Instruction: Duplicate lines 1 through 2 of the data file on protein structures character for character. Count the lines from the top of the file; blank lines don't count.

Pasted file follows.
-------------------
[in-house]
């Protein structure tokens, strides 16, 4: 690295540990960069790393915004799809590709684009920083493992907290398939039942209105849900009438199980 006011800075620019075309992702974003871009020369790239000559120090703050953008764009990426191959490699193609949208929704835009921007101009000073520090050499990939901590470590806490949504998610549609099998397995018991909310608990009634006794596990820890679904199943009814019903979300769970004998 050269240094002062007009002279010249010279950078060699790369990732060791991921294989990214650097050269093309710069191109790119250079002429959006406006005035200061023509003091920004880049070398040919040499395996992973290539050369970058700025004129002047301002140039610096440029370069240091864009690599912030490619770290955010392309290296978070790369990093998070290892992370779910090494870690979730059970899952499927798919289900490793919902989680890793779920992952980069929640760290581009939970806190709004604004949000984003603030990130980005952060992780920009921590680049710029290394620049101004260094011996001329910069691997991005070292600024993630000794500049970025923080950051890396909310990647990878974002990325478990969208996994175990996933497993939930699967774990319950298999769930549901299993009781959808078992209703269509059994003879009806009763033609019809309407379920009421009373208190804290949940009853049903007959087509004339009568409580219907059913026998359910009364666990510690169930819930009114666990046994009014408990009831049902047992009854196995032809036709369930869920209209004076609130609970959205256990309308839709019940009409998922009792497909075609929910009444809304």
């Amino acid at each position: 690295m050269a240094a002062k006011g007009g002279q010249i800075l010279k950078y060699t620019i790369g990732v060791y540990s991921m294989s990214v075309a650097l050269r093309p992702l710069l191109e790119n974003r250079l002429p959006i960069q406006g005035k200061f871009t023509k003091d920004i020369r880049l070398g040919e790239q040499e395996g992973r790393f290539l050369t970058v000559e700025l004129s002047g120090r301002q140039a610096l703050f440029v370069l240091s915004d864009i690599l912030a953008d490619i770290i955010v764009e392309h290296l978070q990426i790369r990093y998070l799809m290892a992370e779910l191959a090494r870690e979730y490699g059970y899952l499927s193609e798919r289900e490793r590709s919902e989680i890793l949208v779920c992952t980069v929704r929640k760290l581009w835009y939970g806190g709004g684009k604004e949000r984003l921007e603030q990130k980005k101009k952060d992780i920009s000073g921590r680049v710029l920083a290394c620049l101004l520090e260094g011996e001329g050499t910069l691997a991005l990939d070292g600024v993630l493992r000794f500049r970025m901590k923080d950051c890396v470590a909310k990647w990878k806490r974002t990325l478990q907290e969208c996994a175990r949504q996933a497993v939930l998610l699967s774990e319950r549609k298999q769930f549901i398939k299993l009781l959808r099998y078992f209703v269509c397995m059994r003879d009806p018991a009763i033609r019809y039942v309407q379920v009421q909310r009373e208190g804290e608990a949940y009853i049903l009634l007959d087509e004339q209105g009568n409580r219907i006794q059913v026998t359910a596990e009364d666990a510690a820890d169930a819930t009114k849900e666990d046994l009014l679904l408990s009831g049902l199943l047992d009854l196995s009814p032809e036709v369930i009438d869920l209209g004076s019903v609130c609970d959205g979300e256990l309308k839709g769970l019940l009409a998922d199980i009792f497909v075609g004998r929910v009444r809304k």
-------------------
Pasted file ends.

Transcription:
[in-house]
């Protein structure tokens, strides 16, 4: 690295540990960069790393915004799809590709684009920083493992907290398939039942209105849900009438199980 006011800075620019075309992702974003871009020369790239000559120090703050953008764009990426191959490699193609949208929704835009921007101009000073520090050499990939901590470590806490949504998610549609099998397995018991909310608990009634006794596990820890679904199943009814019903979300769970004998 050269240094002062007009002279010249010279950078060699790369990732060791991921294989990214650097050269093309710069191109790119250079002429959006406006005035200061023509003091920004880049070398040919040499395996992973290539050369970058700025004129002047301002140039610096440029370069240091864009690599912030490619770290955010392309290296978070790369990093998070290892992370779910090494870690979730059970899952499927798919289900490793919902989680890793779920992952980069929640760290581009939970806190709004604004949000984003603030990130980005952060992780920009921590680049710029290394620049101004260094011996001329910069691997991005070292600024993630000794500049970025923080950051890396909310990647990878974002990325478990969208996994175990996933497993939930699967774990319950298999769930549901299993009781959808078992209703269509059994003879009806009763033609019809309407379920009421009373208190804290949940009853049903007959087509004339009568409580219907059913026998359910009364666990510690169930819930009114666990046994009014408990009831049902047992009854196995032809036709369930869920209209004076609130609970959205256990309308839709019940009409998922009792497909075609929910009444809304």